In mid-October, drug makers voluntarily pulled several leading over-the-counter cold medications labeled for infants, off the shelves. This came as rare patterns of misuse (overdose) were deemed responsible for the harm—and death—of hundreds of children across the nation.
A review of medical reports from the last 40 years clearly identified 69 child fatalities directly linked to the use of antihistamines, which are used to treat a runny nose. 54 children lost their lives due to the use of over-the-counter decongestant medications.
In Maryland alone, over 900 children suffered from cold medicine overdose in the year 2004.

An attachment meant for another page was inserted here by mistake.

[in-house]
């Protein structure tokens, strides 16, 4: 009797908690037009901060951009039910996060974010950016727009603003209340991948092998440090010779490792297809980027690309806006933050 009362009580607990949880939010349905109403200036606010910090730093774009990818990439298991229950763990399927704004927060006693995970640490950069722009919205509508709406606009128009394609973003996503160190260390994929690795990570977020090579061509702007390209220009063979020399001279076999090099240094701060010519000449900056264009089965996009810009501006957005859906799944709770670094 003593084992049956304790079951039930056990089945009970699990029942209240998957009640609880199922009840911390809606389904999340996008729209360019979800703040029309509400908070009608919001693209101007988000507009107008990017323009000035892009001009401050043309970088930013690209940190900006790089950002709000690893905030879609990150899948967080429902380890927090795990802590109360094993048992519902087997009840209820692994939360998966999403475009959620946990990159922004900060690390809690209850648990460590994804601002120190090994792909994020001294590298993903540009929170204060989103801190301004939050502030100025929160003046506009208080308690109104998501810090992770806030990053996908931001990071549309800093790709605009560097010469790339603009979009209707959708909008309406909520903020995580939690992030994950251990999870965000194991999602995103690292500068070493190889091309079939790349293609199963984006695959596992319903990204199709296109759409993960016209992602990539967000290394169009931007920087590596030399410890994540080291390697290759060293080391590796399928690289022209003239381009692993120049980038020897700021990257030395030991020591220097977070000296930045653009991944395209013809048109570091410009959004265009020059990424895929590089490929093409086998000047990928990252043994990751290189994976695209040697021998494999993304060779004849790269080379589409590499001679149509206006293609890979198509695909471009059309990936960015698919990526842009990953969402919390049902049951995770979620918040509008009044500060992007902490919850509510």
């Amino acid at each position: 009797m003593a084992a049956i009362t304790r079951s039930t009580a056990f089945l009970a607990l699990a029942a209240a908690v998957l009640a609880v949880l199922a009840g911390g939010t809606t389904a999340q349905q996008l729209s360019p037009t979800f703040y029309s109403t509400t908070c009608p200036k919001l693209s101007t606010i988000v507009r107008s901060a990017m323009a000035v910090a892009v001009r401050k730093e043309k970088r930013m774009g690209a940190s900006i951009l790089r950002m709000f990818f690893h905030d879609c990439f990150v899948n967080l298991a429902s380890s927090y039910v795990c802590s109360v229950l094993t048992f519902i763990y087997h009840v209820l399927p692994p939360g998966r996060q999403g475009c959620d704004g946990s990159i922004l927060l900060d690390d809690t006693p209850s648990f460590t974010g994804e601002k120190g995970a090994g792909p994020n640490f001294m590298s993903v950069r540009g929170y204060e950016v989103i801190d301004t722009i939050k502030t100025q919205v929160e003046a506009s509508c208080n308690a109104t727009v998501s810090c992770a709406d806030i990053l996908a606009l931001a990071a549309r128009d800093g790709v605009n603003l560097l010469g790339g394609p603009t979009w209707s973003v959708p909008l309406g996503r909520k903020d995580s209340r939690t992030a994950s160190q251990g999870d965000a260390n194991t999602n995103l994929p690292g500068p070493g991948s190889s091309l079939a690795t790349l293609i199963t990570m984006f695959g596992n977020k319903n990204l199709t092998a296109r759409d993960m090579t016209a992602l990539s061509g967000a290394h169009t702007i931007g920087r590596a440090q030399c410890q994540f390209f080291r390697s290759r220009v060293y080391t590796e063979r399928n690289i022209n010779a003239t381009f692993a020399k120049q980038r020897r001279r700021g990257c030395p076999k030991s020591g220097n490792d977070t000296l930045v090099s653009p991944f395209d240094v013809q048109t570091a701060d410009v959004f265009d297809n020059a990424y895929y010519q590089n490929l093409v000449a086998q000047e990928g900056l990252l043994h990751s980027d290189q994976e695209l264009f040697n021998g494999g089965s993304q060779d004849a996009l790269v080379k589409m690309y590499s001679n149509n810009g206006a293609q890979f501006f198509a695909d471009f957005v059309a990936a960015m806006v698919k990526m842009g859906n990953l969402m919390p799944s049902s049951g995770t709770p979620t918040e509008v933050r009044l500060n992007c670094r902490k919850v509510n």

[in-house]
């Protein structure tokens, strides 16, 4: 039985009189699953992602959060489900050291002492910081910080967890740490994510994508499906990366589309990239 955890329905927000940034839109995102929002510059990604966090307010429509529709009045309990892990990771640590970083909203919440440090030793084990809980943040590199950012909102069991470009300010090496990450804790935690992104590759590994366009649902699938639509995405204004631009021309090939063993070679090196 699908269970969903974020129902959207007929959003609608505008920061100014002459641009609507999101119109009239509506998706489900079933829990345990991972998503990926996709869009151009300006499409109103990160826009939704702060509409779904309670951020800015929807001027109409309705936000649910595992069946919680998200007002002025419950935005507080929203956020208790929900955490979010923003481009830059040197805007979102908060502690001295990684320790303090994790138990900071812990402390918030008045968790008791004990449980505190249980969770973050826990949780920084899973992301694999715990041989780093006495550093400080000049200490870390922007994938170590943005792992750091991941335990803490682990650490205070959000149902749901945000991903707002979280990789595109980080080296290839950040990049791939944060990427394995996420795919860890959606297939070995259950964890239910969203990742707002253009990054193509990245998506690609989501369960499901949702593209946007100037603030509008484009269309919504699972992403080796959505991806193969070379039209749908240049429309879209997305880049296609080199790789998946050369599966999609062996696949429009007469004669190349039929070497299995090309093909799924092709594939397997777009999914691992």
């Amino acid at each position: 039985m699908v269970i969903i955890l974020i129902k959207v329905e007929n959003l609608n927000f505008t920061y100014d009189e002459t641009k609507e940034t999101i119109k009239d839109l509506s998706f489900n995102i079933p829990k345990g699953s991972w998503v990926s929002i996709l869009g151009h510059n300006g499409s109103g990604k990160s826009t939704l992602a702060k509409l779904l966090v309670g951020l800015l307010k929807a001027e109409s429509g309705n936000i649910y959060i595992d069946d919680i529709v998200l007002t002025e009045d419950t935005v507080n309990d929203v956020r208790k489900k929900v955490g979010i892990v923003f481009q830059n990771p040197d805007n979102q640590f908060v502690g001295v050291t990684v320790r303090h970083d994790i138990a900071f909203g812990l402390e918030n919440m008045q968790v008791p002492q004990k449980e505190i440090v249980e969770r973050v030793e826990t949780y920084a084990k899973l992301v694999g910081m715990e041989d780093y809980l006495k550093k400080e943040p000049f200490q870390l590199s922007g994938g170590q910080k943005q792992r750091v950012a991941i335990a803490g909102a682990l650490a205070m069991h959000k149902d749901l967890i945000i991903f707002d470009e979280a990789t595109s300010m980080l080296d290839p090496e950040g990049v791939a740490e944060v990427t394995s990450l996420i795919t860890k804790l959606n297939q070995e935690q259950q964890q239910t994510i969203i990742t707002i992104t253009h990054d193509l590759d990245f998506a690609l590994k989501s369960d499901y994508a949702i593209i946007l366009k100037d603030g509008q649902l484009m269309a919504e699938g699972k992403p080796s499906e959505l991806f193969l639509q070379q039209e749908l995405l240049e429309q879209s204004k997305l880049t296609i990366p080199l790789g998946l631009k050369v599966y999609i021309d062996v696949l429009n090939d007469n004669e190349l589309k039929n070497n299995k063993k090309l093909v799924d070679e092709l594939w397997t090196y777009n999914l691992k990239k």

Brands that were voluntarily pulled from shelves include Dimetapp, Little Colds, Pediacare, Tobitussin, Triaminic, and Tylenol.
Many of these over-the-counter child cold remedies carry side effects that include irritability, sedation, allergy and heart abnormalities.
Parents, if your child is under the age of two and contracts a cold, steer clear of medications. Instead, help them open their airways by using vaporizers, saline nose drops, and rubber nose bulbs. Keep them hydrated with chicken soup broth and other fluids. Better yet, before sickness sets in take proactive measures. Schedule your child for regular chiropractic adjustments that will help boost their natural immune system and ward off illness.
[Source: CNN Health, Oct 11, 2007]